When it comes to how to break up with someone, there's no real "right" way to do it. I mean, there are definitely wrong ways (like Twitter), but I always feel confused when someone gets mad about being broken up with in person and then someone else is mad that it happened over the phone — can we all just agree that it sucks no matter what? What I think is far more important than when and where, is the attitude and thought behind it. Unless they're doing it at your wedding or your grandma's 90th birthday, the setting matters a lot less.
So how can you do it in the most human way possible? How can you be mindful during a breakup? "Don't do it by text or by post-it!," relationship therapist Aimee Hartstein, LCSW tells Bustle. "Today's dating and communication has gotten so 'casual' that people do not always treat each other the way they themselves would like to be treated. My number one tip for breaking up mindfully is to do it clearly and directly."
So if you've decided you're going to do it directly and be a grownup, here's how to do it mindfully:
1. Think It Out
Firstly, don't do it on a whim or a without thinking it through — especially if you've been together a long time. You owe them an explanation and you need to think about how to explain it to them in a kind way, that won't hurt their feelings. You every right to break up with someone you don't want to be with, but they're going to want to know why you've come to this decision.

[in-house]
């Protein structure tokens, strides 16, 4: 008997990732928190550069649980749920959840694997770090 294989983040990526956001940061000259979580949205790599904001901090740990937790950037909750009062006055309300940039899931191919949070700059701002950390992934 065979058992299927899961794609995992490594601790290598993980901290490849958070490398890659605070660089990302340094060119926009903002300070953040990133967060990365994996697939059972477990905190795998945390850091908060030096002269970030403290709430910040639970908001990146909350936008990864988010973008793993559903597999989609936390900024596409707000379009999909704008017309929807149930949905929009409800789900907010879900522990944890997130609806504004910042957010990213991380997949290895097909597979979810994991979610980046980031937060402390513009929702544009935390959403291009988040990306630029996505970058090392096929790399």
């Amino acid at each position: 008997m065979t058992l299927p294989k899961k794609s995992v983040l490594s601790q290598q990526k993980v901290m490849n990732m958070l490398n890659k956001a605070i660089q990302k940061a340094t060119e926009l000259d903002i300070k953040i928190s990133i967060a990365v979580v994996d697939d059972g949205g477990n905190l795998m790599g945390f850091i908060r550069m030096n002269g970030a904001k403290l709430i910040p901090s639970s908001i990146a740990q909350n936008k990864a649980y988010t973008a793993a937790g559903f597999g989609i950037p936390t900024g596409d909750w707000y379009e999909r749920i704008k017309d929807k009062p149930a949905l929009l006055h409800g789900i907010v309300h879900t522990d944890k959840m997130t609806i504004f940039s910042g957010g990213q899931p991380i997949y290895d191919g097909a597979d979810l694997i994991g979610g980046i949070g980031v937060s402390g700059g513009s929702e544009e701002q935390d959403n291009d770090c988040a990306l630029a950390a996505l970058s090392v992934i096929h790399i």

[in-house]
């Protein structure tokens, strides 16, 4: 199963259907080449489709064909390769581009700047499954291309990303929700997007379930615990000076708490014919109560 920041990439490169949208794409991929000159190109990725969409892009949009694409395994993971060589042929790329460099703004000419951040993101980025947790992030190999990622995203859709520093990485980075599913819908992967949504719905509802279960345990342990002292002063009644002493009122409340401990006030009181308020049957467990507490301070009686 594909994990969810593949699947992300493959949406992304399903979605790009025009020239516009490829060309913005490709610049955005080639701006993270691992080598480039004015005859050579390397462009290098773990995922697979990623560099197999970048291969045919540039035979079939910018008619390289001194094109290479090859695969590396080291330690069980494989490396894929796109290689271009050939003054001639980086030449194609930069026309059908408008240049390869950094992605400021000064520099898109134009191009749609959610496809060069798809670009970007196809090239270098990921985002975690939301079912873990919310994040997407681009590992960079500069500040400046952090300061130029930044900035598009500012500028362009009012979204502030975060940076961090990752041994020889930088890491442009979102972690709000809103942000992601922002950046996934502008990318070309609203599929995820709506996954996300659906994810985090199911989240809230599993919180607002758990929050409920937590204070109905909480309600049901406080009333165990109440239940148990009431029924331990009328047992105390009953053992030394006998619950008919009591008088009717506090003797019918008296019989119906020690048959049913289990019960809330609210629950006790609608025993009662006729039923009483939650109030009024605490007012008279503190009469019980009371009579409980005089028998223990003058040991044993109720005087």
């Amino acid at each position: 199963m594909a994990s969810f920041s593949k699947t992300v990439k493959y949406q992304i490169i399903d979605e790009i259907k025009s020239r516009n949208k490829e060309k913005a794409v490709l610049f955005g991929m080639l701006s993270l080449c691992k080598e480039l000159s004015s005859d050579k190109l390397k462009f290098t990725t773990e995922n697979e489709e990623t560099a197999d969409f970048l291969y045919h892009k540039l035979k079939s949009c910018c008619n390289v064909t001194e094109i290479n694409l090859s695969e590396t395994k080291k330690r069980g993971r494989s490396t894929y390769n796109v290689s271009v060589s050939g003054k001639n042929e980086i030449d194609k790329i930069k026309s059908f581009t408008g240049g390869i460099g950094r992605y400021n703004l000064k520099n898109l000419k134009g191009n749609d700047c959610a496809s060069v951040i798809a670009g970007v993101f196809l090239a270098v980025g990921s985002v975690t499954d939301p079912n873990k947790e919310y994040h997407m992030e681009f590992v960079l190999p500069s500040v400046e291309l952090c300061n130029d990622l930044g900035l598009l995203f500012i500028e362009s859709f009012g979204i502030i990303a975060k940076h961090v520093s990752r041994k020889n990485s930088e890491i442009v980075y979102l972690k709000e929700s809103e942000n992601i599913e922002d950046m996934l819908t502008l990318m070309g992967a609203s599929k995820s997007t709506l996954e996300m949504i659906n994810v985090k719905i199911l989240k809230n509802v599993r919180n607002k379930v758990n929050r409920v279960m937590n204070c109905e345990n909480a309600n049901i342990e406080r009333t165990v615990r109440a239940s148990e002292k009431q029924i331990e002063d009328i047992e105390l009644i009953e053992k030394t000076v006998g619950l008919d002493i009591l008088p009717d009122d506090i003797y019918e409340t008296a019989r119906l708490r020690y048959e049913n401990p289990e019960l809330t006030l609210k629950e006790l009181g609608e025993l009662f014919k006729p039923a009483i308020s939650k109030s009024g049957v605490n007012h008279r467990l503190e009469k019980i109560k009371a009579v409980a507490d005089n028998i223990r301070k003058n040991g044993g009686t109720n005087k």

"Don't drop out and ignore the person you are trying to end things with," Hartstein says. "Don't make them come after you to find out if you are still dating because you have been ghosting them for a week. Make a clear decision. Then be a grown up and tell them that things aren't working out and that it's over. No good comes from doing a slow ignore and fade out. It's disrespectful to them and it's not a conscious, mindful way to be living your own life."
2. React Compassionately
Breaking up isn't just about what you say, it's about how you react afterward, too. Your partner might be angry, they might be sad, or they might shut down completely. Be supportive. You don't need to take abuse from someone, but if they're within the realms of acceptable then try to allow them to let off steam, ask questions, and be upset. Similarly, if they want to go away and be alone, you need to let that happen. Try not to let your ego get in the way and react to their response in a way that's going to make you both feel OK.
3. Respect Their Boundaries
The breakup continues to how you behave with each other afterwards. You don't ever need to spend some time with someone if you don't feel comfortable with them, but if you choose to interact, you need to think about if you're doing it in a way that is OK for both of you— and not leading them on. And if your ex says that they don't want any contact with you, then you really need to respect that. As much as you might be OK being friends, be mindful of the fact that they don't want to and be sure to give them space until they're ready. They might never be, and that's there decision.
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